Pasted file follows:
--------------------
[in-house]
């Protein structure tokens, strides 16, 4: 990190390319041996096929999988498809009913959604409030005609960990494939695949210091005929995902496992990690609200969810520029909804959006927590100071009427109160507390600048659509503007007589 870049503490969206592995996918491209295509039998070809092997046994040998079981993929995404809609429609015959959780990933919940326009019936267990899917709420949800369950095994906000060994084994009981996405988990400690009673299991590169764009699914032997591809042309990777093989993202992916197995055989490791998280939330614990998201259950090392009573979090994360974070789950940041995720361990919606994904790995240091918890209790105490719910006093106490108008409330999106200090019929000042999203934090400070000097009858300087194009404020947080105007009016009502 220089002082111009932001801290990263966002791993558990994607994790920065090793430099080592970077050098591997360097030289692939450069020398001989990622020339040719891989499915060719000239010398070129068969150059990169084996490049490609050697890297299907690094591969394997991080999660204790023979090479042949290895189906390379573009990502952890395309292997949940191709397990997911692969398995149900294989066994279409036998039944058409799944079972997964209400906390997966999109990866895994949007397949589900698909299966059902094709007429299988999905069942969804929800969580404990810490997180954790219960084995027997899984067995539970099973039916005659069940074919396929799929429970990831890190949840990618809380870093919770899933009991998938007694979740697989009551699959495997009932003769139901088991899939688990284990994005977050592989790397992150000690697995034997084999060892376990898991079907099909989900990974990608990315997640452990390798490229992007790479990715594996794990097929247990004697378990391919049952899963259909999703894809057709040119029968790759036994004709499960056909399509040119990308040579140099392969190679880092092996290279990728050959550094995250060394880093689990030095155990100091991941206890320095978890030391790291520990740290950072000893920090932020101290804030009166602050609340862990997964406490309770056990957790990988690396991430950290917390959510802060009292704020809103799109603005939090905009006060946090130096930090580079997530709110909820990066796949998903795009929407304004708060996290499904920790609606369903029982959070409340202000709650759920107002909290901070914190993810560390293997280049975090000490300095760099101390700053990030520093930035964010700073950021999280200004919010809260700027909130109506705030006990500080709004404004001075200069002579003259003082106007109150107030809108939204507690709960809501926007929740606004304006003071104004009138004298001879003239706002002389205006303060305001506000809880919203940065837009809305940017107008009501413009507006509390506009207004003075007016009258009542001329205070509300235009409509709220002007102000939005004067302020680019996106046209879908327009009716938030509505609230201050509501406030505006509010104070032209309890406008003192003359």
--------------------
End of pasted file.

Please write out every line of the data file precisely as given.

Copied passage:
[in-house]
């Protein structure tokens, strides 16, 4: 990190390319041996096929999988498809009913959604409030005609960990494939695949210091005929995902496992990690609200969810520029909804959006927590100071009427109160507390600048659509503007007589 870049503490969206592995996918491209295509039998070809092997046994040998079981993929995404809609429609015959959780990933919940326009019936267990899917709420949800369950095994906000060994084994009981996405988990400690009673299991590169764009699914032997591809042309990777093989993202992916197995055989490791998280939330614990998201259950090392009573979090994360974070789950940041995720361990919606994904790995240091918890209790105490719910006093106490108008409330999106200090019929000042999203934090400070000097009858300087194009404020947080105007009016009502 220089002082111009932001801290990263966002791993558990994607994790920065090793430099080592970077050098591997360097030289692939450069020398001989990622020339040719891989499915060719000239010398070129068969150059990169084996490049490609050697890297299907690094591969394997991080999660204790023979090479042949290895189906390379573009990502952890395309292997949940191709397990997911692969398995149900294989066994279409036998039944058409799944079972997964209400906390997966999109990866895994949007397949589900698909299966059902094709007429299988999905069942969804929800969580404990810490997180954790219960084995027997899984067995539970099973039916005659069940074919396929799929429970990831890190949840990618809380870093919770899933009991998938007694979740697989009551699959495997009932003769139901088991899939688990284990994005977050592989790397992150000690697995034997084999060892376990898991079907099909989900990974990608990315997640452990390798490229992007790479990715594996794990097929247990004697378990391919049952899963259909999703894809057709040119029968790759036994004709499960056909399509040119990308040579140099392969190679880092092996290279990728050959550094995250060394880093689990030095155990100091991941206890320095978890030391790291520990740290950072000893920090932020101290804030009166602050609340862990997964406490309770056990957790990988690396991430950290917390959510802060009292704020809103799109603005939090905009006060946090130096930090580079997530709110909820990066796949998903795009929407304004708060996290499904920790609606369903029982959070409340202000709650759920107002909290901070914190993810560390293997280049975090000490300095760099101390700053990030520093930035964010700073950021999280200004919010809260700027909130109506705030006990500080709004404004001075200069002579003259003082106007109150107030809108939204507690709960809501926007929740606004304006003071104004009138004298001879003239706002002389205006303060305001506000809880919203940065837009809305940017107008009501413009507006509390506009207004003075007016009258009542001329205070509300235009409509709220002007102000939005004067302020680019996106046209879908327009009716938030509505609230201050509501406030505006509010104070032209309890406008003192003359």